Chelsea’s Eden Hazard: Ballon d’Or ambitions and how he achieves them 0

“I always said it, from when I was little, that it’s my dream to win the Ballon d’Or. Chelsea gave me the chance to be seen on the world stage, so if I play well I could be seen as a potential Ballon d’Or winner in the future.”

(Evening Standard)

That’s Eden Hazard, discussing his future ambitions and hopes of one day putting the Ballon d’Or on his mantelpiece.

The Belgian has all the talent required to win European football’s premier individual award, but given the state of the continental game at the moment it will take more than just ‘playing well’ to do that.

The Ballon d’Or’s voting process has been discussed at length over the last few days, and accusations of reputation-bias have been thrown around very liberally. While such an accusation isn’t unfounded, it is a bit of a simplification: certain players will always, year-on-year, be in the conversation for the award irrespective of how well they actually play. For example, whilst Cristiano Ronaldo absolutely deserved his recognition this year, Leo Messi success in the balloting probably owed more to his success in past seasons than it did in 2013 - the Argentine is associated with greatness, and that probably over-shadowed what was - by his own stratospheric standards - a fairly disappointing and injury-disrupted year.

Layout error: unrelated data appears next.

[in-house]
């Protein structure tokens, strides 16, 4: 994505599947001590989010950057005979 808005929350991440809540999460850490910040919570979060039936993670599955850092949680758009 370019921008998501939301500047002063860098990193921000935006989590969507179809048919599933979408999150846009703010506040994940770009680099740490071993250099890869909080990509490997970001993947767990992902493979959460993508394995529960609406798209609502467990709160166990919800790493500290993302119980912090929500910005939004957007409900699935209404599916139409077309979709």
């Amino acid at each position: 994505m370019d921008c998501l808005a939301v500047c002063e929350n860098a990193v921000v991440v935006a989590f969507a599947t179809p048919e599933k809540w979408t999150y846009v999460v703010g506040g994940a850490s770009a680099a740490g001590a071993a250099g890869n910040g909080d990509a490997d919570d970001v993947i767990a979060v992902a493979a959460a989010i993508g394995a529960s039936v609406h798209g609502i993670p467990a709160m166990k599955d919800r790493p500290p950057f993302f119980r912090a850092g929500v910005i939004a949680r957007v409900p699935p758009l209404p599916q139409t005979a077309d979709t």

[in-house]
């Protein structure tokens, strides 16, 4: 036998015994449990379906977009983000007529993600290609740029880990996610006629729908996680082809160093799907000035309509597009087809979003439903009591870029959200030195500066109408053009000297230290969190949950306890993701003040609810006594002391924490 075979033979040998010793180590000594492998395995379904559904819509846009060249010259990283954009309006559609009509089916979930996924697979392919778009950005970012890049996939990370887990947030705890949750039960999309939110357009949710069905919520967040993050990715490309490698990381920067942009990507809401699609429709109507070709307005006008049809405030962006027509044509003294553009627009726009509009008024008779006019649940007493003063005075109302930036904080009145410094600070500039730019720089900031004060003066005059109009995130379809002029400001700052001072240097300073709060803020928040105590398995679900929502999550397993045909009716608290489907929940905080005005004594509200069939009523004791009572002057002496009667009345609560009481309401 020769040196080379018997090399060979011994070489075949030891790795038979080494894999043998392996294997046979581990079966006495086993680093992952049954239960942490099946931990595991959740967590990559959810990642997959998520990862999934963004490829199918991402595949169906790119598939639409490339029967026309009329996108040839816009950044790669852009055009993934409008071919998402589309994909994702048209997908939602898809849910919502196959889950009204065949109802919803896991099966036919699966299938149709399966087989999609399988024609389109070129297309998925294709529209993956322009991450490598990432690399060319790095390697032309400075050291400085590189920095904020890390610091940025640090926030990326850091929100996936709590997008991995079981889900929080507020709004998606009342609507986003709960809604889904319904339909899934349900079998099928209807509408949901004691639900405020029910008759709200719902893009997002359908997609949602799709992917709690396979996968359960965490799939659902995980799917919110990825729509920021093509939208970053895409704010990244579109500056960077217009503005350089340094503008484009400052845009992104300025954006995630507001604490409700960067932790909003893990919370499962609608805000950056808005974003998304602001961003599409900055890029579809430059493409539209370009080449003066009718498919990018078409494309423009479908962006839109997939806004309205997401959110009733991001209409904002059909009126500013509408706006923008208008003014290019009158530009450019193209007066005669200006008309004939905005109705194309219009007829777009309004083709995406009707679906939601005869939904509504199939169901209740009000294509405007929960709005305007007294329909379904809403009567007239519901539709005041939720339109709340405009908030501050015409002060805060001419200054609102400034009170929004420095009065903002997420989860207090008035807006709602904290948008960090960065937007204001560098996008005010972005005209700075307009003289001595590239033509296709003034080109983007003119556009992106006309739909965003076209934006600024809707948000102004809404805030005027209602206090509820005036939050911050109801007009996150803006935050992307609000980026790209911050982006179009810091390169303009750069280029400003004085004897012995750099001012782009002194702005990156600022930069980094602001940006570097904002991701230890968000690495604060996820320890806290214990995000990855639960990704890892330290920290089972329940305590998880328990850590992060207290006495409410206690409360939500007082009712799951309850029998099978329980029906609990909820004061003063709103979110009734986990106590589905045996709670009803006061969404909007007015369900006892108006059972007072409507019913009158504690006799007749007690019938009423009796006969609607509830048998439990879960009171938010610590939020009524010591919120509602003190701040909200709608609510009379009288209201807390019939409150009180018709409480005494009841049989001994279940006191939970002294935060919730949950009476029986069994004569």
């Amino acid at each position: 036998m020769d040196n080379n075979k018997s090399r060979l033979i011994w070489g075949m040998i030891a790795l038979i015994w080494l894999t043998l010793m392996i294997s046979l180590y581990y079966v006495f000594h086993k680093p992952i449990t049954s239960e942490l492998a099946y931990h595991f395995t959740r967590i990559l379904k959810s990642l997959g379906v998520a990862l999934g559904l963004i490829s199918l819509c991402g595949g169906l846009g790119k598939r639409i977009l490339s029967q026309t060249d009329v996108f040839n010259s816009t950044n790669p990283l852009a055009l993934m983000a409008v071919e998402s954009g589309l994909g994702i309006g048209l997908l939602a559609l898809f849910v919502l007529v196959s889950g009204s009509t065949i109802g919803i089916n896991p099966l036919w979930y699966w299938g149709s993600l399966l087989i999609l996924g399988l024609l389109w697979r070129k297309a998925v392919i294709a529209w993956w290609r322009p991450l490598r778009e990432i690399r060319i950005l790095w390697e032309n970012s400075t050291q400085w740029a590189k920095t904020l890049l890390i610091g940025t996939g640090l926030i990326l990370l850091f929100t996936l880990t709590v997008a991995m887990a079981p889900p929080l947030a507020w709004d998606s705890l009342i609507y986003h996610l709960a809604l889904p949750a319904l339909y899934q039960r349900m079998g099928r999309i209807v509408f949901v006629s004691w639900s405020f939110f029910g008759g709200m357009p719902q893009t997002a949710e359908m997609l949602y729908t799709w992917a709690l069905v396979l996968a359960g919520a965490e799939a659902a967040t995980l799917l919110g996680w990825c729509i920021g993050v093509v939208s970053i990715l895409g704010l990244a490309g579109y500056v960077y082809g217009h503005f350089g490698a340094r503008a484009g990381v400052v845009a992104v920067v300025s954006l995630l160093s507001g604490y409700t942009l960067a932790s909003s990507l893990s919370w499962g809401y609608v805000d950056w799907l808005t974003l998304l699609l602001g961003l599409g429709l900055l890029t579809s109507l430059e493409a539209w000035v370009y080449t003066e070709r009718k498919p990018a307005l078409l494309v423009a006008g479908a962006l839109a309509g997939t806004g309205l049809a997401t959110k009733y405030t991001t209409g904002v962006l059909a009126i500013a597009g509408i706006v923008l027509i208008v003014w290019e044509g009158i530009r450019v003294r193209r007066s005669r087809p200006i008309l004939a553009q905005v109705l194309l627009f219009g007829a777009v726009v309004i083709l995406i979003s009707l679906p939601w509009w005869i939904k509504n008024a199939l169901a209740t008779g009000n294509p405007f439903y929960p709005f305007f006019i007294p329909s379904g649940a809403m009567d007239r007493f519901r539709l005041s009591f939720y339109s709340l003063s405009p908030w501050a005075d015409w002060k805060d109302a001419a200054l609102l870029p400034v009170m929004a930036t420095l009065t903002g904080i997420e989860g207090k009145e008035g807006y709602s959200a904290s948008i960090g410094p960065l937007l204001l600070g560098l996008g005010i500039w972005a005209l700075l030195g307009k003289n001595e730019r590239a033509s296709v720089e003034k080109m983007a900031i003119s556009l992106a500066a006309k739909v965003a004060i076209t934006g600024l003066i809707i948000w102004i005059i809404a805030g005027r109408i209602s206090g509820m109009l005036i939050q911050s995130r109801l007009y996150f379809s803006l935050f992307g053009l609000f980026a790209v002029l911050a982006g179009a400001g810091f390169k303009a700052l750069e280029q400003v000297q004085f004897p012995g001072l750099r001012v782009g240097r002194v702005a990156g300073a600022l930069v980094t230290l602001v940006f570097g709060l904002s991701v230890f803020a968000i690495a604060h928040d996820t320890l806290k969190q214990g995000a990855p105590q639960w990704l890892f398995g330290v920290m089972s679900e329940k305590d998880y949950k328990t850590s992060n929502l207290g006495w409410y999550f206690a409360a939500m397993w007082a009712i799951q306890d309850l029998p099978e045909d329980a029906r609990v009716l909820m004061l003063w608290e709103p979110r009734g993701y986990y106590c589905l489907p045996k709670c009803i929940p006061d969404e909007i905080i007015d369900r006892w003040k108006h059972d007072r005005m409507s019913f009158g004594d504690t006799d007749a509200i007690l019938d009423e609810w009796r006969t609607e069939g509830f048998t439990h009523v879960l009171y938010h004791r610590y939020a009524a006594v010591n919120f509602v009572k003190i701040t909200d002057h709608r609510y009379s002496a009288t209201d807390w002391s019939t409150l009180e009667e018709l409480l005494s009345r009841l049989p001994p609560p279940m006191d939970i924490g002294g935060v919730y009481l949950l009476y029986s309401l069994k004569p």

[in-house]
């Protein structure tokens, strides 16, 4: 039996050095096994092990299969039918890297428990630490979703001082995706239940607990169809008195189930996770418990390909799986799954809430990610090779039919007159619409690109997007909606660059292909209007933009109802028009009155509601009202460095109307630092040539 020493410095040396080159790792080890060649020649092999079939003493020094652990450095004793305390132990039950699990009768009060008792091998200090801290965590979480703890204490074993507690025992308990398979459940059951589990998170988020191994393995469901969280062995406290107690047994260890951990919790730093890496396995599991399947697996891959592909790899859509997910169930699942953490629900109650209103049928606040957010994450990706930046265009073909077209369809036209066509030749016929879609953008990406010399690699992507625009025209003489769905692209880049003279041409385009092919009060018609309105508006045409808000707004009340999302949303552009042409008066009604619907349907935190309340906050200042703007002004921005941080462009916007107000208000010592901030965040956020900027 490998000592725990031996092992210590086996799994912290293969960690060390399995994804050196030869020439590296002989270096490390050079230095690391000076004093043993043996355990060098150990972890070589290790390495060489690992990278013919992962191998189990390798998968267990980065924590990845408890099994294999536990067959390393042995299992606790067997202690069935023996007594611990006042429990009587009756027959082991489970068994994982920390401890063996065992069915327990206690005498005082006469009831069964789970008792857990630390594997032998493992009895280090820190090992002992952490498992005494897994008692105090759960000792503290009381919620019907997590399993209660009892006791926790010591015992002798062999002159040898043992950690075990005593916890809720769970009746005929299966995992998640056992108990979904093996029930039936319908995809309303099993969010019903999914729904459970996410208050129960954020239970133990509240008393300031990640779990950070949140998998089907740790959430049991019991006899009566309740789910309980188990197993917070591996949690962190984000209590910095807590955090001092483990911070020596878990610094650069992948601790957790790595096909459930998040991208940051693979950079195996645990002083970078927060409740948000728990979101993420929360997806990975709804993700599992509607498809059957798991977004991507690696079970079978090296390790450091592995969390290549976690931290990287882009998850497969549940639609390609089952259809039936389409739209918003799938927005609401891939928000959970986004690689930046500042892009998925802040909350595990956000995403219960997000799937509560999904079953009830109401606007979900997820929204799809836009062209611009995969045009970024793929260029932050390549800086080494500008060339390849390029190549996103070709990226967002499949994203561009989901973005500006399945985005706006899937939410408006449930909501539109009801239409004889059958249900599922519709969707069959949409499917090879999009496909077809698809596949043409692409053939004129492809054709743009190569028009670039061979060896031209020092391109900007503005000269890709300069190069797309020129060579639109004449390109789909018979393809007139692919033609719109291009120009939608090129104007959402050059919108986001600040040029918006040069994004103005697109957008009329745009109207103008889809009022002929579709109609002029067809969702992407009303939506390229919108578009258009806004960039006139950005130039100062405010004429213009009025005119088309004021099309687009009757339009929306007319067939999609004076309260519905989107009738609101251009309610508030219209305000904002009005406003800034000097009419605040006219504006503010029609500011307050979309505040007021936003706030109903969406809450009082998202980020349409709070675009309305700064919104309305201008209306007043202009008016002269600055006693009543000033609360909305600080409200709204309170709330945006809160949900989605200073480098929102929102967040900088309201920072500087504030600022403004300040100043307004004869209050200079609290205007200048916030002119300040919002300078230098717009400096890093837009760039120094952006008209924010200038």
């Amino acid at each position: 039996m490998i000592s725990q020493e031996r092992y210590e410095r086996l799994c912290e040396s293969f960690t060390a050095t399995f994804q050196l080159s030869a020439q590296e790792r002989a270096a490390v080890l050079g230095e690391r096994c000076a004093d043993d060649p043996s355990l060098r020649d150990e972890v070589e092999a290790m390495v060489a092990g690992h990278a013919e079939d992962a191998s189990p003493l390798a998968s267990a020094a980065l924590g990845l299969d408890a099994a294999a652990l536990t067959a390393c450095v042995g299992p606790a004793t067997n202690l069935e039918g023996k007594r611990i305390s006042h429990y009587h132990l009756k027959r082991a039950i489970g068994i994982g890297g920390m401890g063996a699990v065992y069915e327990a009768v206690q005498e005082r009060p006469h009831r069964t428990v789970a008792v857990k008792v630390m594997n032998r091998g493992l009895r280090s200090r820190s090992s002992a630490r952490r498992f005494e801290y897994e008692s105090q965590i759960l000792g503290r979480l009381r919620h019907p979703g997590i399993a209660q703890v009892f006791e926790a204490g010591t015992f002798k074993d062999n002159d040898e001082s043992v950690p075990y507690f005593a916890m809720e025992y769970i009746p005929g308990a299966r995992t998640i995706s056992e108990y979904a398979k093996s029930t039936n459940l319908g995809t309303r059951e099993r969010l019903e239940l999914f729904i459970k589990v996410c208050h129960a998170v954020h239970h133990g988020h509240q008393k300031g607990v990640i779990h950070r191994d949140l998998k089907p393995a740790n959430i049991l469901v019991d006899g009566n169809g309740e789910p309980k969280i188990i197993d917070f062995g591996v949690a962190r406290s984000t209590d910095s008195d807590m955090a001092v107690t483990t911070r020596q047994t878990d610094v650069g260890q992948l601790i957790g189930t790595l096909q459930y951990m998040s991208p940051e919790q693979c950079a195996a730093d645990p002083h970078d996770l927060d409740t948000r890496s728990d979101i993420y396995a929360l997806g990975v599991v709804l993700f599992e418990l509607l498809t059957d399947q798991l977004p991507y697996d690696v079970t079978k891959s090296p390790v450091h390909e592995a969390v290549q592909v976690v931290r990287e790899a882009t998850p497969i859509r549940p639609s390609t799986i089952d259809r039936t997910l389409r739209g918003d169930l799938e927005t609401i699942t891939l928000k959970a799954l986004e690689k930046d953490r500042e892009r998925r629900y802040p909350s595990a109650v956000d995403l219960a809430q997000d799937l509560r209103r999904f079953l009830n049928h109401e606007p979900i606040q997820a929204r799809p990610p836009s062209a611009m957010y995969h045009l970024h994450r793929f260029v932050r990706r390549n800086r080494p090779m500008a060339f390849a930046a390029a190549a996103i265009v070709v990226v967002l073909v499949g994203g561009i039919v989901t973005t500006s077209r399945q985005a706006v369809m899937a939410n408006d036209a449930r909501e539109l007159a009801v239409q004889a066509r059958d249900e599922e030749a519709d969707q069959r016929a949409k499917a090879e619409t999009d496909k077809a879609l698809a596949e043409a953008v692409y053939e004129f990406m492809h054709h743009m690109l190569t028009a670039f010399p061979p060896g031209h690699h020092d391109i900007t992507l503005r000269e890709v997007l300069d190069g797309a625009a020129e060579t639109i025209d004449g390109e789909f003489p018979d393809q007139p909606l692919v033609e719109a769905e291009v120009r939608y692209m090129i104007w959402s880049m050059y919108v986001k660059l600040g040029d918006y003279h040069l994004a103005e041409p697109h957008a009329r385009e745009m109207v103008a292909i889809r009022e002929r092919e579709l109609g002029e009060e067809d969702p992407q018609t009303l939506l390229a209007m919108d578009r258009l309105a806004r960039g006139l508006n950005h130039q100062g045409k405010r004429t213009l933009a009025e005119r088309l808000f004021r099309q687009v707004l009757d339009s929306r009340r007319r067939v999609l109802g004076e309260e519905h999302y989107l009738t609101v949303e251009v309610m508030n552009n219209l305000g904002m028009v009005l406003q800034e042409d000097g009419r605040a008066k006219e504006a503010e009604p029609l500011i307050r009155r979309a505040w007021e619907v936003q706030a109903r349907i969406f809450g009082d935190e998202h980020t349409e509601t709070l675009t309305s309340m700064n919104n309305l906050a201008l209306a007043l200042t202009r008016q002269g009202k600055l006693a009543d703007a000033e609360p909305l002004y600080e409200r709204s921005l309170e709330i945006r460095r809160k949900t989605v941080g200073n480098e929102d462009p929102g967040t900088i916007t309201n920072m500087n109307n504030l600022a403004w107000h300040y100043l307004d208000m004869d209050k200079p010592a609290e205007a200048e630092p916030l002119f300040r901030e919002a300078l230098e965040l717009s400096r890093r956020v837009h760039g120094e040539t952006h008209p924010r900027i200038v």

The problem for Eden Hazard currently, is that he doesn’t play for one of the fashionable European teams. As shown by the FIFPro Team Of The Year, performances alone aren’t really enough to guarantee inclusion and some individuals greatly benefit from - again - past reputation and the standing of their teams. Given Borussia Dortmund’s success in 2013, for example, it was baffling not to see the voters find a place in the eleven for any of Ilkay Gundogan, Robert Lewandowski, or Mats Hummels at the expense of name-players like Xavi or Sergio Ramos. The latter two may well be exceptional footballers, but neither really performed to the extent of their ability over the past twelve months.

If Hazard is ever to win the Ballon d’Or in the current climate, not only must he enjoy a period of sustained, exceptional form, but his statistics over that period must also elevate him clearly above the competition and appeal to the casual voter - we have to accept that a lot of these votes are cast by people who have a tendency to watch the game in quite a narrow way, shown by the forward-bias in the voting, and so providing tangible and obvious evidence of form is vital.

But beyond that, if Hazard is to stay at Chelsea, he’s as reliant on his teammates as he is himself for his Ballon d’Or hopes; for a Chelsea player to gain continental recognition, the side would not only have to win the domestic title but they would also need to win the European Cup again - with that individual playing a starring role in both campaigns.

That’s not necessarily fair, but it is realistic - Bayern Munich, Real Madrid and Barcelona hold the game’s attention in a vice-grip, and Hazard would have to be part of something truly exceptional to change that.

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